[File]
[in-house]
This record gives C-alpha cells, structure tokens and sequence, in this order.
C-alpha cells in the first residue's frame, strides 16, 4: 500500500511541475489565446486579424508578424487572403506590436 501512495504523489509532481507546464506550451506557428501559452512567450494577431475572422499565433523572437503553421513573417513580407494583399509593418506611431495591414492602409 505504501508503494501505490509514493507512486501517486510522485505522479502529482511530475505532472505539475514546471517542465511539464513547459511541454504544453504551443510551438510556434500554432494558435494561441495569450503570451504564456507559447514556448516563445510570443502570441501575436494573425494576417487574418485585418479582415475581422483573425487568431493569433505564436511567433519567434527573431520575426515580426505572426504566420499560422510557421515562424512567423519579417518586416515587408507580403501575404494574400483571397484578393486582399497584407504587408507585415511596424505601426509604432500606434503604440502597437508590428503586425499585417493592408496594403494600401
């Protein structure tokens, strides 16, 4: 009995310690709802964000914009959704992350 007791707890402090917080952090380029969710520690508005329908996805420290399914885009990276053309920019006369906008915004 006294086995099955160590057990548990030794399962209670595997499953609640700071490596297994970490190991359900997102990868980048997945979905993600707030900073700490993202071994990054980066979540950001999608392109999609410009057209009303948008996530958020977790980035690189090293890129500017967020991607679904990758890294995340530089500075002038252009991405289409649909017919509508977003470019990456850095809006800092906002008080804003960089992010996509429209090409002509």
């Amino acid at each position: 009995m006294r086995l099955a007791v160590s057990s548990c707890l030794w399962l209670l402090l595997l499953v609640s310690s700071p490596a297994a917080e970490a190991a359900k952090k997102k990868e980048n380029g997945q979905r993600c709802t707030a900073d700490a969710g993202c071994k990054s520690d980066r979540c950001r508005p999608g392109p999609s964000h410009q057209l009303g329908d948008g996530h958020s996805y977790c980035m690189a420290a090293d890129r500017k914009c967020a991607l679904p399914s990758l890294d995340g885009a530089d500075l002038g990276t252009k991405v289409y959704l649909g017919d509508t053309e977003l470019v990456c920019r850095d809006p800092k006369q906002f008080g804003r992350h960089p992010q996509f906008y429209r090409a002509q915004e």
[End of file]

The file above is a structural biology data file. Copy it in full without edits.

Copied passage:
[in-house]
This record gives C-alpha cells, structure tokens and sequence, in this order.
C-alpha cells in the first residue's frame, strides 16, 4: 500500500511541475489565446486579424508578424487572403506590436 501512495504523489509532481507546464506550451506557428501559452512567450494577431475572422499565433523572437503553421513573417513580407494583399509593418506611431495591414492602409 505504501508503494501505490509514493507512486501517486510522485505522479502529482511530475505532472505539475514546471517542465511539464513547459511541454504544453504551443510551438510556434500554432494558435494561441495569450503570451504564456507559447514556448516563445510570443502570441501575436494573425494576417487574418485585418479582415475581422483573425487568431493569433505564436511567433519567434527573431520575426515580426505572426504566420499560422510557421515562424512567423519579417518586416515587408507580403501575404494574400483571397484578393486582399497584407504587408507585415511596424505601426509604432500606434503604440502597437508590428503586425499585417493592408496594403494600401
């Protein structure tokens, strides 16, 4: 009995310690709802964000914009959704992350 007791707890402090917080952090380029969710520690508005329908996805420290399914885009990276053309920019006369906008915004 006294086995099955160590057990548990030794399962209670595997499953609640700071490596297994970490190991359900997102990868980048997945979905993600707030900073700490993202071994990054980066979540950001999608392109999609410009057209009303948008996530958020977790980035690189090293890129500017967020991607679904990758890294995340530089500075002038252009991405289409649909017919509508977003470019990456850095809006800092906002008080804003960089992010996509429209090409002509």
């Amino acid at each position: 009995m006294r086995l099955a007791v160590s057990s548990c707890l030794w399962l209670l402090l595997l499953v609640s310690s700071p490596a297994a917080e970490a190991a359900k952090k997102k990868e980048n380029g997945q979905r993600c709802t707030a900073d700490a969710g993202c071994k990054s520690d980066r979540c950001r508005p999608g392109p999609s964000h410009q057209l009303g329908d948008g996530h958020s996805y977790c980035m690189a420290a090293d890129r500017k914009c967020a991607l679904p399914s990758l890294d995340g885009a530089d500075l002038g990276t252009k991405v289409y959704l649909g017919d509508t053309e977003l470019v990456c920019r850095d809006p800092k006369q906002f008080g804003r992350h960089p992010q996509f906008y429209r090409a002509q915004e």